"We found no increased risk of HIV acquisition overall among women using DMPA, COCs or Net-En among South African women participating in the Carraguard Microbicide Trial. However, we found modest evidence of an increased HIV acquisition risk among young women who used DMPA, whereas there was no statistically significant increased risk among young women using COCs or Net-En. We also found modest evidence of decreased HIV acquisition risk among older women who used Net-En but not among older women who used DMPA or COCs.......Women in areas of high HIV incidence should be counseled about the need for condom use and maintaining a monogamous relationship. This may be especially important for younger women and particularly those who use DMPA as their contraceptive method. Efforts should also be made to expand women's access to highly effective nonhormonal (e.g. IUDs) and low-dose hormonal (e.g. implants) methods. Moreover, to resolve this important public health question, we need to conduct a randomized trial to clarify the relationship between hormonal contraception and HIV acquisition, particularly among young women."

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The effects of injectable hormonal contraceptives on HIV seroconversion and on sexually transmitted infections


AIDS: 28 January 2012, Wand, Handana; Ramjee, Gitab, aThe Kirby Institute, University of New South Wales, Sydney, New South Wales, Australia bHIV Prevention Research Unit, Medical Research Council, Durban, South Africa.

"Using hormonal injectables during the study was significantly associated with increased risk for HIV-1 infection [adjusted hazard ratio 1.72, 95% confidence interval (CI) 1.192.49, P = 0.005]; hormonal injectables were also significantly associated with higher prevalent of C. trachomatis infections (adjusted odds ratio 2.46, 95% CI 1.523.97, P < 0.001).....

Hormonal contraceptives, particularly injectables, play important role in improving maternal and child health by reducing unplanned pregnancies. Although these woman-controlled methods empower women and increase reproductive health, they do not protect against HIV-1 and other STIs. Results from this study reinforce the importance of comprehensive contraceptive counseling of women regarding increased risk of HIV-1 and other STIs and importance of dual protection, such as dual condom and hormonal contraceptive use"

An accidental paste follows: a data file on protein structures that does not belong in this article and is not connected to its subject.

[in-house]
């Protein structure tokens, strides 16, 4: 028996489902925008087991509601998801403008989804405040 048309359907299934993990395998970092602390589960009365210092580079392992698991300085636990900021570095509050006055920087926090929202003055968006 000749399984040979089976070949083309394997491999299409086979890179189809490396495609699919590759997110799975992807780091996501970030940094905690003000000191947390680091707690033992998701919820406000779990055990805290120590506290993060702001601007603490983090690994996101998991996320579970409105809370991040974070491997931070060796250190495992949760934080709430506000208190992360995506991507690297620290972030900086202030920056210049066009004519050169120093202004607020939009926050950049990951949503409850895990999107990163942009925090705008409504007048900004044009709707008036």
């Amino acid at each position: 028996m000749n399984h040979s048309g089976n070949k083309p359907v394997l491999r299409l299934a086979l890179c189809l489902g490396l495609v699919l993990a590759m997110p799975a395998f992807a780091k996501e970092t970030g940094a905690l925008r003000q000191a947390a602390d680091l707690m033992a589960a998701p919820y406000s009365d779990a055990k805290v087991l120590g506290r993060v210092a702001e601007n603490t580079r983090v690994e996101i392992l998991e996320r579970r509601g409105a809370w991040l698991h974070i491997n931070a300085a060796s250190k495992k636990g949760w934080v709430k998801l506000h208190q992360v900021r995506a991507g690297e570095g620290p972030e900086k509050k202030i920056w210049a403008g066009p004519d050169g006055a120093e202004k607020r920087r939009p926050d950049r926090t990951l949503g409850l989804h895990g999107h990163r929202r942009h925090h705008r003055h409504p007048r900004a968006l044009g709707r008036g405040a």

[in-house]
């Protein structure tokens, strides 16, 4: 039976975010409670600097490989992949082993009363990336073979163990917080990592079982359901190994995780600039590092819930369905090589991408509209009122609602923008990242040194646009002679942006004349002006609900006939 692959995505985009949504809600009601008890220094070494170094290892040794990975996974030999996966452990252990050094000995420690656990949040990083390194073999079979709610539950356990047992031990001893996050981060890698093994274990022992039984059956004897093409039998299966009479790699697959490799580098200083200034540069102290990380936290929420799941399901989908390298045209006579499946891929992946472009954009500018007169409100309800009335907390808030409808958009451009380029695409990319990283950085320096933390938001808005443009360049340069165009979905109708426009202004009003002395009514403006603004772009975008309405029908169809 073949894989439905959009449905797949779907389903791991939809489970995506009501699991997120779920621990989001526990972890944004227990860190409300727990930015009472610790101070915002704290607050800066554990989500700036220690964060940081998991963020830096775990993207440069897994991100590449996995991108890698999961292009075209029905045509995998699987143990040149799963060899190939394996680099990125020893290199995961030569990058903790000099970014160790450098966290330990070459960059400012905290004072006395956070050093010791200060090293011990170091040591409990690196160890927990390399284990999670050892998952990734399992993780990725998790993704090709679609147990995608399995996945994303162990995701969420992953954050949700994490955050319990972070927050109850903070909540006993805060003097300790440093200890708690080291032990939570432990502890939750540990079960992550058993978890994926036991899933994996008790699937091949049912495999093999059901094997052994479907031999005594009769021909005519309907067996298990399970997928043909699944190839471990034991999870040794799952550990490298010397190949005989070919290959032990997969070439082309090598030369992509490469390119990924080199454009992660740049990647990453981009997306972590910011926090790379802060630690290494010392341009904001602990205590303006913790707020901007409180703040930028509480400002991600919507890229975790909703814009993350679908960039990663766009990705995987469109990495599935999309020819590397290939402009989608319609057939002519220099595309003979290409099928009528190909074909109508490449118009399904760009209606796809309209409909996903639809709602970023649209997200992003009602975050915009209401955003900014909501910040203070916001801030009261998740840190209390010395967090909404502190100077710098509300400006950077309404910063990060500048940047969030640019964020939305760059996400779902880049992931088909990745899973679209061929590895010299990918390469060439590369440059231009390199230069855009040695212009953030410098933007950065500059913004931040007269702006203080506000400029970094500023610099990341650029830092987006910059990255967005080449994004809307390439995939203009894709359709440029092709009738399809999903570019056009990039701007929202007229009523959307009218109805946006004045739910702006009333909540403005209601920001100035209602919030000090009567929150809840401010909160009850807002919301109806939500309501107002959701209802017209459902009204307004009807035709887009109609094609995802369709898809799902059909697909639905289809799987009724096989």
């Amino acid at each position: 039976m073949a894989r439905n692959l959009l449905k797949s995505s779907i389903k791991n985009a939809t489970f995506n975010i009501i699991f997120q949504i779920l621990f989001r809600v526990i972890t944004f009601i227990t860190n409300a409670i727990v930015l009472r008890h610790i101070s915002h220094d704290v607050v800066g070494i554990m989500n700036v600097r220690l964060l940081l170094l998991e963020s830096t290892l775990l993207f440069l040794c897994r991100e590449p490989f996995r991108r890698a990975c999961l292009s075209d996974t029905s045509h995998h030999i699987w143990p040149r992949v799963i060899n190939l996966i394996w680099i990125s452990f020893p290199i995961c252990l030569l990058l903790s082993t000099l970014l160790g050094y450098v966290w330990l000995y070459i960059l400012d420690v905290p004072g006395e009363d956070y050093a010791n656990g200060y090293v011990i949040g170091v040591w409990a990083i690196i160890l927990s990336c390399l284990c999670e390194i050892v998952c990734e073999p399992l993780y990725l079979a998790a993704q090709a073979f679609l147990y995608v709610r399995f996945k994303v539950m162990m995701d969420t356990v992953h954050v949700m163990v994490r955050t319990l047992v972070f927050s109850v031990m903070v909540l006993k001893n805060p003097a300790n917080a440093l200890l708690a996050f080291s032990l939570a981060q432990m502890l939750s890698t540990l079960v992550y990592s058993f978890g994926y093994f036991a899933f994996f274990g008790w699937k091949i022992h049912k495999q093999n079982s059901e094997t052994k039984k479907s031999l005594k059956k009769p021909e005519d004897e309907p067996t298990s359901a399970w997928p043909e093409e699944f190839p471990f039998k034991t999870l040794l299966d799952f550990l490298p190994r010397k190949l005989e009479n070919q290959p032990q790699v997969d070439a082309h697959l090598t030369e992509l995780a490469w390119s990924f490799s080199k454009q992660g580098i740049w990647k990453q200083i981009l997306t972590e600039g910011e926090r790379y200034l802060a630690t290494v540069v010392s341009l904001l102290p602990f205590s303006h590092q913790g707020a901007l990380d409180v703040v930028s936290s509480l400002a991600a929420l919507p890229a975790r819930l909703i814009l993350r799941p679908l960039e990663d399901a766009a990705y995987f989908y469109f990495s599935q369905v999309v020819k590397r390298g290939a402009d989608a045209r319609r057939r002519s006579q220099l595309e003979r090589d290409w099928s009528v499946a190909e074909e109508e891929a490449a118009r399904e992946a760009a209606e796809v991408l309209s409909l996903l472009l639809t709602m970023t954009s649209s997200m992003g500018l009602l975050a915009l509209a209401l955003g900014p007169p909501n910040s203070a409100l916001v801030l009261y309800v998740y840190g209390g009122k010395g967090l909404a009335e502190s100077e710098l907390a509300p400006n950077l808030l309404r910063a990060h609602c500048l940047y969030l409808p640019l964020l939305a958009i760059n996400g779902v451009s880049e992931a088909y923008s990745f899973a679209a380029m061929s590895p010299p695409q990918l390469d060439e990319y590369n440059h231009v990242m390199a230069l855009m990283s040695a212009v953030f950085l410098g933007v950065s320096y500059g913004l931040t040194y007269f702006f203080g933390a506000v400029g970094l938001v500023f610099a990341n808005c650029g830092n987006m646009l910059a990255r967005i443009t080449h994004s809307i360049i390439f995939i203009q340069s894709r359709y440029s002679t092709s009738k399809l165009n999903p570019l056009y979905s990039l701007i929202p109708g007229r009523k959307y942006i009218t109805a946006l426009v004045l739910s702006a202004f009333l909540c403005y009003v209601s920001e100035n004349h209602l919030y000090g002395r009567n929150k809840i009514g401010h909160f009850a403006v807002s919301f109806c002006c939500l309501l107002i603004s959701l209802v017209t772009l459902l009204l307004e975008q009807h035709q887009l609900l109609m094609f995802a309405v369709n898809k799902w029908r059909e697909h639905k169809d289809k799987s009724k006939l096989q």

Discussion


In this study, we found that injectable hormonal contraceptive use was significantly associated with increased risk of HIV-1 and C. trachomatis infections among women in Durban, South Africa. At the enrollment, women were encouraged to use at least one form of effective contraceptive; however, they were not excluded if they chose not to use them. Nevertheless, the majority (92%) of the women were using at least one form of contraceptive, particularly injectables. This is consistent with the pattern of contraceptive use in sub-Saharan Africa [8,20]. Women using effective forms of nonbarrier methods, such as injectables and pills, may be less likely to use condoms [21] and this was supported by this study. Compared with women who reported using condoms as their preferred form of contraceptive, those who reported using injectables were less likely to use condoms in their sexual acts.